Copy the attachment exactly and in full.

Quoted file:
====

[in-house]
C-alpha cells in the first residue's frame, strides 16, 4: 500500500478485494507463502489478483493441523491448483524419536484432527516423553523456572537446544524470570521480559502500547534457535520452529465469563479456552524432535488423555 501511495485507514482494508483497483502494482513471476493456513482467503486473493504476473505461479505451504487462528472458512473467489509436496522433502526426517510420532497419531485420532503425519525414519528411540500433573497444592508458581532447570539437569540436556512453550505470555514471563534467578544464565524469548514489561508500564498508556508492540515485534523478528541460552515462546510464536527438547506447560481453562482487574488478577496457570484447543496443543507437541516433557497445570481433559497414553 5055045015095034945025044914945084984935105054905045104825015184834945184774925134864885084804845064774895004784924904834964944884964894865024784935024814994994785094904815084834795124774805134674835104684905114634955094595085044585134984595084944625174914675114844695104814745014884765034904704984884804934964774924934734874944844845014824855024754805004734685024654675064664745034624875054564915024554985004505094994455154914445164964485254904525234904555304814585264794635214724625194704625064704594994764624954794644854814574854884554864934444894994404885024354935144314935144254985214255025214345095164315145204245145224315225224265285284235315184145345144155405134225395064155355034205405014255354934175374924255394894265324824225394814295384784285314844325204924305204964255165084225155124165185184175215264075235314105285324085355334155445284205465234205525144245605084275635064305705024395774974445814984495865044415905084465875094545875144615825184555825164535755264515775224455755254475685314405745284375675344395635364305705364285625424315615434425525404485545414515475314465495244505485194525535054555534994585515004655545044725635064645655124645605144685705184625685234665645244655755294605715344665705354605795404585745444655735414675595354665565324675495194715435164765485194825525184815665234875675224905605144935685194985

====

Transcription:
[in-house]
C-alpha cells in the first residue's frame, strides 16, 4: 500500500478485494507463502489478483493441523491448483524419536484432527516423553523456572537446544524470570521480559502500547534457535520452529465469563479456552524432535488423555 501511495485507514482494508483497483502494482513471476493456513482467503486473493504476473505461479505451504487462528472458512473467489509436496522433502526426517510420532497419531485420532503425519525414519528411540500433573497444592508458581532447570539437569540436556512453550505470555514471563534467578544464565524469548514489561508500564498508556508492540515485534523478528541460552515462546510464536527438547506447560481453562482487574488478577496457570484447543496443543507437541516433557497445570481433559497414553 5055045015095034945025044914945084984935105054905045104825015184834945184774925134864885084804845064774895004784924904834964944884964894865024784935024814994994785094904815084834795124774805134674835104684905114634955094595085044585134984595084944625174914675114844695104814745014884765034904704984884804934964774924934734874944844845014824855024754805004734685024654675064664745034624875054564915024554985004505094994455154914445164964485254904525234904555304814585264794635214724625194704625064704594994764624954794644854814574854884554864934444894994404885024354935144314935144254985214255025214345095164315145204245145224315225224265285284235315184145345144155405134225395064155355034205405014255354934175374924255394894265324824225394814295384784285314844325204924305204964255165084225155124165185184175215264075235314105285324085355334155445284205465234205525144245605084275635064305705024395774974445814984495865044415905084465875094545875144615825184555825164535755264515775224455755254475685314405745284375675344395635364305705364285625424315615434425525404485545414515475314465495244505485194525535054555534994585515004655545044725635064645655124645605144685705184625685234665645244655755294605715344665705354605795404585745444655735414675595354665565324675495194715435164765485194825525184815665234875675224905605144935685194985